Similar to the NFC South, I find this division very intriguing in terms of fantasy. This is despite the fact that this division may be the worst in football this season. All references to draft position are from the Fantasy Football Calculator.
Last season, I jumped in on Russell Wilson as the top early fantasy QB to be drafted. I was quite wrong. If I had to pick one this season, it’d be Andrew Luck of Indianapolis. Assuming he’s recovered from offseason shoulder surgery, I think he offers the best upside of any early round QB due to a limited running game and a bad defense on his own team. I don’t like drafting QB early, but if he fell much beyond his current pick 50 price, I’d have to consider it.
The next two names were both quite productive for fantasy in 2016 despite being viewed very differently from each other in reality. Marcus Mariota (Tennessee) was great from weeks 4-12 last season, but then got injured late for the up-and-coming Titans. On the other hand, Blake Bortles (Jacksonville) was brutal at times in a lost Jacksonville season, yet he finished as the 10th QB in fantasy, following a top 5 finish in 2015. Mariota is going right after pick 100, which is a fair price considering they drafted more receiving help this season. Bortles is going after pick 150, meaning he could be a value despite Jacksonville maybe committing more to the run this season. It certainly won’t cost much to draft him that late into things.
The Houston Texans QB situation can be avoided outside of targeting first round pick DeShaun Watson in rookie/dynasty formats. He may even be their week 1 start this season.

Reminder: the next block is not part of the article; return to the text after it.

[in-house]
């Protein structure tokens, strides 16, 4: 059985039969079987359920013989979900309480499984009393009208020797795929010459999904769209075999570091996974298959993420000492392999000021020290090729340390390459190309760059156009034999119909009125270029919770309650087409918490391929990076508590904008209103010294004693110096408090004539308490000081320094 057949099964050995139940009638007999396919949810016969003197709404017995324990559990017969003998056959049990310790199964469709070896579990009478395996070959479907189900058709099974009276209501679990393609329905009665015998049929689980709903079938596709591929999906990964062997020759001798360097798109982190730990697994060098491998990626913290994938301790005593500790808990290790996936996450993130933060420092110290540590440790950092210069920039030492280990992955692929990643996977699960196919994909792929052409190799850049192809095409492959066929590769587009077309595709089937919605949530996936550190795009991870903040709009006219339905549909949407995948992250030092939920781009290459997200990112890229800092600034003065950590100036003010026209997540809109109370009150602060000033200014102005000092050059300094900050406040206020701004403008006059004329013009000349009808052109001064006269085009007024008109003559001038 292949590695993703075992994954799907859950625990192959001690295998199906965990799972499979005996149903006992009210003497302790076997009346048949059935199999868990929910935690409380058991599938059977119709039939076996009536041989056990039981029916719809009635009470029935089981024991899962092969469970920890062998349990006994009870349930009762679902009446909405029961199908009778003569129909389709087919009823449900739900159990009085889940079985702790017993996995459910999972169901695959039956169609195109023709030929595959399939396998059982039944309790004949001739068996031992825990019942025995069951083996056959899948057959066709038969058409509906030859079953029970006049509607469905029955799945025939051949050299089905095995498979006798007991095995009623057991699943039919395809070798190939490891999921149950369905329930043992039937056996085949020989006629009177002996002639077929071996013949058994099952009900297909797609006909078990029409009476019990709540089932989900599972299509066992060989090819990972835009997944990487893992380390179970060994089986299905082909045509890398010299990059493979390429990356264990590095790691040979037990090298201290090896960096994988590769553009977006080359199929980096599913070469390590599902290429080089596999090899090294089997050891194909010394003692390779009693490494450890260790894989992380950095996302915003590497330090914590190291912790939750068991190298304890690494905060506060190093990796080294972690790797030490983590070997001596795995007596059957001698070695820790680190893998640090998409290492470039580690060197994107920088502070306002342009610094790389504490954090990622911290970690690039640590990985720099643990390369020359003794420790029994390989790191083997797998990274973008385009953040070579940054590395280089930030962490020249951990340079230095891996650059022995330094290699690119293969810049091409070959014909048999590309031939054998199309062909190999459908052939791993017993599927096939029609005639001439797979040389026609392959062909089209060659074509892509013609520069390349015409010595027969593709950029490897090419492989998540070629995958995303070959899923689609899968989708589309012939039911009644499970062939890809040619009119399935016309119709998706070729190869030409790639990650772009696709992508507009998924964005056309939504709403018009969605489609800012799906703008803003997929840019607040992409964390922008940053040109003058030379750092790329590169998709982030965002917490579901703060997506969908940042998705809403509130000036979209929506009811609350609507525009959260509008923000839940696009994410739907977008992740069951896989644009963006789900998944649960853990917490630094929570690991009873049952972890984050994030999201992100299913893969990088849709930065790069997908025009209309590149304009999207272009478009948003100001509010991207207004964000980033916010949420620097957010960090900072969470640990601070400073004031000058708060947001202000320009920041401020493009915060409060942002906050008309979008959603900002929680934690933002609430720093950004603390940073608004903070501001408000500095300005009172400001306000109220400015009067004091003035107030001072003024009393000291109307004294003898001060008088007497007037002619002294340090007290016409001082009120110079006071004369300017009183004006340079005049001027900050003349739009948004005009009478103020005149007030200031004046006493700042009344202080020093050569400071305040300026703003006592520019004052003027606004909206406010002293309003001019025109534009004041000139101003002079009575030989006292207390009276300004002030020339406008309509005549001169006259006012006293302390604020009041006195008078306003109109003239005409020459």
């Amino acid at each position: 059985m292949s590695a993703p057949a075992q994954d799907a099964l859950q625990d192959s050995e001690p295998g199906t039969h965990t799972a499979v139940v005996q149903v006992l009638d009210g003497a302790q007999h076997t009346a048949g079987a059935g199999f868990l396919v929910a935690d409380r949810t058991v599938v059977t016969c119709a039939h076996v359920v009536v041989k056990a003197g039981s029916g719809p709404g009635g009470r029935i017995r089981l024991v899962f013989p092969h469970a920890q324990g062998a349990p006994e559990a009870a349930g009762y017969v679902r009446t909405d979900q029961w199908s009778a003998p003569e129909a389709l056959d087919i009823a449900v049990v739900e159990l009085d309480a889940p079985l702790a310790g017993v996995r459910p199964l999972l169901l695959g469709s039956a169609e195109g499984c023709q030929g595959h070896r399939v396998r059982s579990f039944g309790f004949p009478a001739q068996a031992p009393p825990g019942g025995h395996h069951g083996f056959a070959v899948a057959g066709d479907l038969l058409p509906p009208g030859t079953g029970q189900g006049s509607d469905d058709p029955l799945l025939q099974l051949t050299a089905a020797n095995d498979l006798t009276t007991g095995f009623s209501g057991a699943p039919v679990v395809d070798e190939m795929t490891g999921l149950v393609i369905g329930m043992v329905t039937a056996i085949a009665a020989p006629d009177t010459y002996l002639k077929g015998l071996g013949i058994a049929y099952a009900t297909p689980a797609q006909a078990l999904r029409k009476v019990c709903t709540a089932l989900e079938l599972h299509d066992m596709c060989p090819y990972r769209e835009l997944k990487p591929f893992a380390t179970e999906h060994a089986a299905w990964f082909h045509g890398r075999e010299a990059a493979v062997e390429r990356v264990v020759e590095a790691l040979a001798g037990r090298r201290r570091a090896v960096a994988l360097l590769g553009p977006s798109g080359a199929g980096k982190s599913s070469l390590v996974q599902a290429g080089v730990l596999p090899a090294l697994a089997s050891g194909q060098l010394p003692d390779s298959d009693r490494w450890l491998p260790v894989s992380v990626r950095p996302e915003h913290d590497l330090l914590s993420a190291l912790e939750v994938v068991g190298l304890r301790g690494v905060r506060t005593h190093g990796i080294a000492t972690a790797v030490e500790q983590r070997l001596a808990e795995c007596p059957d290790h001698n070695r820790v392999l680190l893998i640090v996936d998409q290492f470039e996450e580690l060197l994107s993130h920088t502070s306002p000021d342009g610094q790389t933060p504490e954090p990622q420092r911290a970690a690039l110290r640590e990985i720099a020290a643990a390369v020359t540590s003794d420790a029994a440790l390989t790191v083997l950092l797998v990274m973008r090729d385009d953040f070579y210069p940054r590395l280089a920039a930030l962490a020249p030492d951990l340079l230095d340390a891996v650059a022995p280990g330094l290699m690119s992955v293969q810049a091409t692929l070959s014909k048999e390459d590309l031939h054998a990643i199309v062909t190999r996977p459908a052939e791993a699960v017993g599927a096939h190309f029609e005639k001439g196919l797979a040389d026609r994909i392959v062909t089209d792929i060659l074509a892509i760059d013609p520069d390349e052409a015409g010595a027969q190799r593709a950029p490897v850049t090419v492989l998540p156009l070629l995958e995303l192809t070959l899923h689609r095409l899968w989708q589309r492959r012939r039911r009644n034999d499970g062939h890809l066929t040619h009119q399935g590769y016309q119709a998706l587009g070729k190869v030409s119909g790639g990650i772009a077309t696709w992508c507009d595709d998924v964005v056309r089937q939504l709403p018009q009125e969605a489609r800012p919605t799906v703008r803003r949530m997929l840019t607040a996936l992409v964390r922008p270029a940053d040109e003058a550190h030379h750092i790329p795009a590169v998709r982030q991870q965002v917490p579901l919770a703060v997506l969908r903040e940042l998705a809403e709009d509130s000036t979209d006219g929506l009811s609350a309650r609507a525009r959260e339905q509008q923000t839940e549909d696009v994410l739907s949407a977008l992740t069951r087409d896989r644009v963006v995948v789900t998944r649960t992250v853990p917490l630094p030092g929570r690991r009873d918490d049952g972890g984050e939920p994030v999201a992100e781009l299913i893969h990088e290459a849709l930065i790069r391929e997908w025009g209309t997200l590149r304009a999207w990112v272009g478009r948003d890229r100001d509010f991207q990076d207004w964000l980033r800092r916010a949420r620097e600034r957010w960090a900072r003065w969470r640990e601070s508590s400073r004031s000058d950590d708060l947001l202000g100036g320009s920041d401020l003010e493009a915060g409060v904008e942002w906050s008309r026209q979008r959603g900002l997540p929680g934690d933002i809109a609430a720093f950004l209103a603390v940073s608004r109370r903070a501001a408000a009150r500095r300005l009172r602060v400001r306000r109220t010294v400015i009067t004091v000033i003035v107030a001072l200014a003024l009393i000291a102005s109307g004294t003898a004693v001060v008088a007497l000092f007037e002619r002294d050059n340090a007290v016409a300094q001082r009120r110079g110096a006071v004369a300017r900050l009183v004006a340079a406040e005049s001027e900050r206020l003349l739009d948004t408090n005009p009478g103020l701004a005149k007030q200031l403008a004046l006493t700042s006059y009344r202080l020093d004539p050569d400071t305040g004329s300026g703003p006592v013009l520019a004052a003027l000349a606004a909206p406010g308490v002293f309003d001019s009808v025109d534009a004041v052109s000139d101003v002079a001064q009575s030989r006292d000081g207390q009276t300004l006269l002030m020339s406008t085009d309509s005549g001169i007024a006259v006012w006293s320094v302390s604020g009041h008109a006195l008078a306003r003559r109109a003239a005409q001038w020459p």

A trio of running backs from the AFC South are usually being drafted in the first 25 picks. DeMarco Murray (Tennessee, top 15 picks) was a top 5 fantasy RB in 2016. The season included over 50 receptions, and he could be the focal point again this season. Derrick Henry is also there, however, and could cut into the workload more this year. This duo could resemble the Atlanta backfield this season, where both can often be started for fantasy. Henry is going around pick 70.
Lamar Miller (Houston) and rookie Leonard Fournette (Jacksonville) are going about 5-10 picks after Murray. Miller was a popular top 10 draft pick last season, but he didn’t meet those expectations. He still had 1,000 yards and over 30 catches, so a rebound effort is possible. Fournette is generating lots of hype after two rookies led the NFL in rushing last season. I feel like the RBs drop off after these two, so both Miller and Fournette are strong targets for those that draft WRs early. If either player can find the end zone with some consistency, they could turn out very strong seasons. Third-round rookie D’Onta Foreman (Houston) is a good rookie/dynasty target and T.J. Yeldon may be the best handcuff option for Fournette.
Would you like an RB1 that’s being drafted around pick 80? I give you Frank Gore of Indianapolis. Yes, he’s 34 years old, but he’s finished as an RB1 each of the last two seasons with the Colts. The Colts did draft Marlon Mack in round 4 this year, plus they have Robert Turbin and now Christine Michael on the roster, so Gore’s value may be dependent on your own roster construction as you’re drafting.